Thousands of Russians have marched in protests demanding the resignation of the prime minister, Vladimir Putin, for his handling of the country’s flailing economy.
Thousands of Russians march in protest over Vladimir Putin and the economy
By Adrian Blomfield in Vladivostok
Last Updated: 1:21PM GMT 31 Jan 2009
The biggest display of public disaffection with Russia’s normally popular prime minister prompted a violent response in Moscow, the capital.
Pro Kremlin youths brutally beat some protestors, while others were detained, including Eduard Limonov, a prominent Kremlin critic and leader of the outlawed National Bolshevik Party.
But the largest turnout was in Vladivostok, the focal point of anti-government protests over the past six weeks.
A protest march led by Communist party officials and civil rights leaders was allowed to go ahead at the last minute in an apparent change of heart by the Kremlin. A rally last month was violently dispersed by riot police, and over 200 people were detained.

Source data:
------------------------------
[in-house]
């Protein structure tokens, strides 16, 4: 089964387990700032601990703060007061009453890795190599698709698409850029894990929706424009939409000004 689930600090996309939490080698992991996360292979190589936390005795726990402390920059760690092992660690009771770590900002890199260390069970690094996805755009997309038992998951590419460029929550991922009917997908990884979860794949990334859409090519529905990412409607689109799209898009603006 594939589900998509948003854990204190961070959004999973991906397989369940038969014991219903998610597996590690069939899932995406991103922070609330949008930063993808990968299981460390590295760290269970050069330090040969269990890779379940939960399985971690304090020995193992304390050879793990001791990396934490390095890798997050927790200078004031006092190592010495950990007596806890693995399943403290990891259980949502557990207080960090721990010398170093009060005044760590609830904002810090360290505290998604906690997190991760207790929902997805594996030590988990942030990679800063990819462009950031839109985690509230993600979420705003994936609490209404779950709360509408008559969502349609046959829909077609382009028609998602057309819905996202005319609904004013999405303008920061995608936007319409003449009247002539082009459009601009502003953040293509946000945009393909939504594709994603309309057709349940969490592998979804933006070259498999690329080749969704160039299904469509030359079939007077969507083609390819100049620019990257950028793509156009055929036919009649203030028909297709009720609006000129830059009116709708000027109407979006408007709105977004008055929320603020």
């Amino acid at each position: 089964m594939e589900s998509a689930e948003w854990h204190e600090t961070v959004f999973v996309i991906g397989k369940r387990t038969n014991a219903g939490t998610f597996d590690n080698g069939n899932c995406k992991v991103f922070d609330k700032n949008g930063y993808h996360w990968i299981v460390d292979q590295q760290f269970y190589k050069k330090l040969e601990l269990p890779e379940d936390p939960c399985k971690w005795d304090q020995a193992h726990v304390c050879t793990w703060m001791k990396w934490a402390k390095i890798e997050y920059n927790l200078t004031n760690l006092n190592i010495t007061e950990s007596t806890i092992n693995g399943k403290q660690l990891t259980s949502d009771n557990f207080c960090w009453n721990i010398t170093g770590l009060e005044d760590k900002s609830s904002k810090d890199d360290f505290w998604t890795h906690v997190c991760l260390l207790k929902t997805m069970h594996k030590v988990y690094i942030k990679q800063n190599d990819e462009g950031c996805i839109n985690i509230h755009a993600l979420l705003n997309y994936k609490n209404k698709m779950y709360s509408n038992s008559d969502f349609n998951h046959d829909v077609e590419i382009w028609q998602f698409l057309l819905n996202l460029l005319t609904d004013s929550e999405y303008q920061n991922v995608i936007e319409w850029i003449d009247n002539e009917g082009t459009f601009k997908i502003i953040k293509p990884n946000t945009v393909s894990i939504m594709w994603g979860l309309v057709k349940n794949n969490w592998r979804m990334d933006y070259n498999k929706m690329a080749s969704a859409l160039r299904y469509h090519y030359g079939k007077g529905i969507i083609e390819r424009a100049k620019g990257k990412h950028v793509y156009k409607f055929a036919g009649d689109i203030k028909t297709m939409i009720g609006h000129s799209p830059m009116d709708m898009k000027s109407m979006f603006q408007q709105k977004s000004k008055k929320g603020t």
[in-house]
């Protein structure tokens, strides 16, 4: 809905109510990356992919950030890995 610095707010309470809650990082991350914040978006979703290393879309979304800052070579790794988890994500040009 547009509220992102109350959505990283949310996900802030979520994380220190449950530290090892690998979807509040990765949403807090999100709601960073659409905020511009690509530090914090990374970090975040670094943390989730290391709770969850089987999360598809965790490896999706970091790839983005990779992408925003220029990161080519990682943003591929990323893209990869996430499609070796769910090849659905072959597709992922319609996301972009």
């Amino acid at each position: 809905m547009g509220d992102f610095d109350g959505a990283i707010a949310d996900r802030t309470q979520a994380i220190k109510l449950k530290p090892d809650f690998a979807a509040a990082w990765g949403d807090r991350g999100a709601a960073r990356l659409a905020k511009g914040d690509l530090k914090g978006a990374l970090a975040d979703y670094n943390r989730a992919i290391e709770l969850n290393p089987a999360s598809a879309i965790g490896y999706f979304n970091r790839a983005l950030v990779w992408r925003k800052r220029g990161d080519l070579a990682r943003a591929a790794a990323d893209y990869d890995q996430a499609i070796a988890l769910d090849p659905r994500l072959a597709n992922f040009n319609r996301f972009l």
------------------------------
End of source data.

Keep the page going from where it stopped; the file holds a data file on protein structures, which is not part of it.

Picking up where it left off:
The march was sanctioned on the condition that demonstrators kept off the road, carried no banners and chanted no slogans.
The marchers blithely ignored the restrictions. Marching down the city’s main street, they chanted “Putin resign!”. Some banners compared even compared the prime minister to Hitler.
Although only several hundred began the march, ordinary passersby applauded in encouragement as they passed and many even joined them. By the time the demonstrators reached their finishing point in a square dominated by a statue of Lenin, their number had swelled to nearly 2,000.
It might not seem like a huge number, but the government has reason to be worried. Russia is a country where most dissenters — save for a small hardcore group led by former chess champion Garry Kasparov – have been cowed into submission.
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